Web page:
Boy Scouts Win A Round in Continuing Culture War
July 7, 2008 - 8:02 PM
(CNSNews.com) - The Boy Scouts of America may have won a key battle in the United States Supreme Court, allowing the organization to exclude homosexuals from its leadership ranks, but the culture war continues, with the BSA still defending itself in communities all across America against charges of discrimination.
The latest battleground is the tiny Maryland beach town of Cape St. Claire, where nationally known conservative activists joined local residents Tuesday night to complain about a proposal by the local homeowners association to withdraw sponsorship of a local Cub Scout pack. The Cape St. Claire community has sponsored the Scouts for 30 years.
By the end of the evening, the homeowners association had voted to continue its sponsorship, but the vote created some hard feelings on both sides.
Josephine Gardner, the association's vice-president, called the "whole thing ... almost obscene," and said she thought the Boy Scouts had been "hijacked" by special interest groups.
Several hundred supporters of the Boy Scouts heard former Republican presidential candidate Alan Keyes defend the Scouts' policy.
"It is terribly important ... to defend those values that support monogamous marriage," Keyes said.
The BSA's policy to exclude homosexuals has been in the national spotlight since the U.S. Supreme Court ruled in June that the policy was legal.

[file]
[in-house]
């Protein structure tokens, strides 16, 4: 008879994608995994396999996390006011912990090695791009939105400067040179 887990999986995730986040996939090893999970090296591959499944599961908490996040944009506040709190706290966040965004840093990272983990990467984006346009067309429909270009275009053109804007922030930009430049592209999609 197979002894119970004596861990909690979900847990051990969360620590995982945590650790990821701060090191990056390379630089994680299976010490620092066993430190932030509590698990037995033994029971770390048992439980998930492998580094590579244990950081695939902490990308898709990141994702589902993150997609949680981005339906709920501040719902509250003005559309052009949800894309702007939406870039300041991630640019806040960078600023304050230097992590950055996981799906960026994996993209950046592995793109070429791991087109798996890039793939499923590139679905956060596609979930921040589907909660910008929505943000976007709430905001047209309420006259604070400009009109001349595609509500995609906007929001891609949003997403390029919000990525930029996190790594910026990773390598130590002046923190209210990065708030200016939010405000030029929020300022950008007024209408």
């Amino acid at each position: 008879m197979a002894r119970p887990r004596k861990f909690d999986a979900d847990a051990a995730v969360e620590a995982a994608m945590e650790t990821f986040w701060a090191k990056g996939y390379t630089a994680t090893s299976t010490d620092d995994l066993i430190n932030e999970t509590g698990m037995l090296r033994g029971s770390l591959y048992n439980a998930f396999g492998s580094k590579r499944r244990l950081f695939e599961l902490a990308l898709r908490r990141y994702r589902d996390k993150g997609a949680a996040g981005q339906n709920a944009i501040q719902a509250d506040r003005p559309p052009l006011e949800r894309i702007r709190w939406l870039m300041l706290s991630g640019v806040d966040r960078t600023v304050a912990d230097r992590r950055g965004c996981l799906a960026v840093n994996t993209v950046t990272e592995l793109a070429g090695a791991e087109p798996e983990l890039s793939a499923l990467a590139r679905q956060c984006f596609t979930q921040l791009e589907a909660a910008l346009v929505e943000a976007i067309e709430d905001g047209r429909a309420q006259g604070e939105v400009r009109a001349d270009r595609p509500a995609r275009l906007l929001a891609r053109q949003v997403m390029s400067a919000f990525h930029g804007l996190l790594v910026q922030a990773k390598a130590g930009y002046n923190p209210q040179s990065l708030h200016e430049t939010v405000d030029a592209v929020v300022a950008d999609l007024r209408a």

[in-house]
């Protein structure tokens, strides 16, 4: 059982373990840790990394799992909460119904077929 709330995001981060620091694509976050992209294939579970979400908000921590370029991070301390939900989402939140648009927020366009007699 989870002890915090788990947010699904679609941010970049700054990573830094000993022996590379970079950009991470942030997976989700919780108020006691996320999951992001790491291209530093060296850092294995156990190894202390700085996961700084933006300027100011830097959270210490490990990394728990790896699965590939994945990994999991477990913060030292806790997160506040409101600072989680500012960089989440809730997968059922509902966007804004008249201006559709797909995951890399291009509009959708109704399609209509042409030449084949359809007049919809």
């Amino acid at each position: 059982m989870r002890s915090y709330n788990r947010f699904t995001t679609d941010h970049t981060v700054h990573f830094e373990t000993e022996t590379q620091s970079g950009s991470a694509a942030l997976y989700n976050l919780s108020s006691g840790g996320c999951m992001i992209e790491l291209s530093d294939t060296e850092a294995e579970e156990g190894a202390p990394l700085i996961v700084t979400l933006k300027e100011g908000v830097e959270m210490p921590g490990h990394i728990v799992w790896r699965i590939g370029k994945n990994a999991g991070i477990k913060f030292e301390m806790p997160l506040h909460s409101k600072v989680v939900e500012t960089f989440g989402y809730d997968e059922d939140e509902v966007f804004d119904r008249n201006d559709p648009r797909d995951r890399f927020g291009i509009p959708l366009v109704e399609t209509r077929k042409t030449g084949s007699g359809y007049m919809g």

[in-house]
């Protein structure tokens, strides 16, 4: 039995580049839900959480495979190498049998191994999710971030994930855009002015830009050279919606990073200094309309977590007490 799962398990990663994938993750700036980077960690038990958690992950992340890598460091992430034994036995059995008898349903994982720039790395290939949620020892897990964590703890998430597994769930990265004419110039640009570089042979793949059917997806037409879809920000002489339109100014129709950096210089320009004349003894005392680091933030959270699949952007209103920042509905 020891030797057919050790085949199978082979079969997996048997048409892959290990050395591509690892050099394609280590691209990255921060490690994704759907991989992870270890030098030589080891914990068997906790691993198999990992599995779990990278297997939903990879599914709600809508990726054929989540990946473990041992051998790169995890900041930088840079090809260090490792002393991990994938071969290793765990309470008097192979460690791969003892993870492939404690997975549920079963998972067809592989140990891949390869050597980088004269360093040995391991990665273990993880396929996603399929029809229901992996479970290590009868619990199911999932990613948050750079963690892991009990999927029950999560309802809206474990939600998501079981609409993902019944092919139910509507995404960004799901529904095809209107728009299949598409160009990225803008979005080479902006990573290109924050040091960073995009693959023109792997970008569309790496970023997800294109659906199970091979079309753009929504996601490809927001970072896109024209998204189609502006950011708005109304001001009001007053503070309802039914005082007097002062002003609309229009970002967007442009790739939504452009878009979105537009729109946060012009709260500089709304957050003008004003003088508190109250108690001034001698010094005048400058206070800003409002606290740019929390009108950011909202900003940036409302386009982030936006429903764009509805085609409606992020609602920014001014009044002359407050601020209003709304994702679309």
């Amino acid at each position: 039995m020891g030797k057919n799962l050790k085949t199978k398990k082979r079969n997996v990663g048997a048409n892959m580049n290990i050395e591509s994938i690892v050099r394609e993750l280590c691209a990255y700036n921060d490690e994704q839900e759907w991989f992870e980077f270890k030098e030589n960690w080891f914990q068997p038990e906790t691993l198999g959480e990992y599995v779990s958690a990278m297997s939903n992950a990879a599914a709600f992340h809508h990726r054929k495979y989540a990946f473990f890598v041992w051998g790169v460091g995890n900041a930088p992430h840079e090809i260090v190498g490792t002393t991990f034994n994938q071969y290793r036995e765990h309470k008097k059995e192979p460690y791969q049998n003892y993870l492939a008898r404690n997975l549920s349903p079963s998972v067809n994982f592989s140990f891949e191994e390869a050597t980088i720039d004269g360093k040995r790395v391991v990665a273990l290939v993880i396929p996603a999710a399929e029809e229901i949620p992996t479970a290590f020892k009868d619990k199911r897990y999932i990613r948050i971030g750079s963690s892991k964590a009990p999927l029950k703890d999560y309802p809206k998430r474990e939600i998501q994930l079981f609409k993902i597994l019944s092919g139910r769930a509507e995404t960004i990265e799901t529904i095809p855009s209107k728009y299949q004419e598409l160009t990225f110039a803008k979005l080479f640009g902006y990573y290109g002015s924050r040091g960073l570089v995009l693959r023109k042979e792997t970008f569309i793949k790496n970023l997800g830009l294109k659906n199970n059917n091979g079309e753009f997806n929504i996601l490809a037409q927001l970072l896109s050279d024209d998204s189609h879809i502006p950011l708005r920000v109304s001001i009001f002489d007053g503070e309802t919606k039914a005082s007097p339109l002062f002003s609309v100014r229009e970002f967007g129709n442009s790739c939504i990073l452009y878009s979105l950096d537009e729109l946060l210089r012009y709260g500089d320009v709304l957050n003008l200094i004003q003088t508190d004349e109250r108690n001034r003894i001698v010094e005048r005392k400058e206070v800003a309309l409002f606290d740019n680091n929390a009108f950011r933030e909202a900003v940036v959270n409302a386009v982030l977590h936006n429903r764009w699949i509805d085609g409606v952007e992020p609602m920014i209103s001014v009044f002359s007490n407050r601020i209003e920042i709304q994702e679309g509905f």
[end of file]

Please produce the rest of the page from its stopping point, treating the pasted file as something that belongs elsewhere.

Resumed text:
Local governments, charitable organizations and corporations that had previously supported the Scouts, however, immediately began re-examining their affiliations with the group. Those actions have triggered counter-protests from groups determined to keep the Boy Scouts in business.
"We're here tonight because this isn't just happening in Cape St. Claire," said Bob Knight, spokesman for the Family Research Council.
David Whitney, who led the petition drive to force a public vote on the proposal to withdraw sponsorship of the Cub Scout pack in Cape St. Claire, said the homeowners association's board of governors was about to make a decision on its own.
"Supposedly, they (board of governors) were talking with the Scouts and it sounded like there were no issues, [that] they were going to continue sponsoring them. And then all of a sudden, in the newspaper, we see an article....that says the Cape, as a community, has decided to end sponsoring the Scouts," Whitney said. "I said, 'What? When did that happen? How did that happen?"
The community's sponsorship of the Cub Scout pack essentially means allowing the group to use the community center free of charge. The vote to continue that arrangement was overwhelming, with 625 members of the association siding with the Scouts and only 70 against.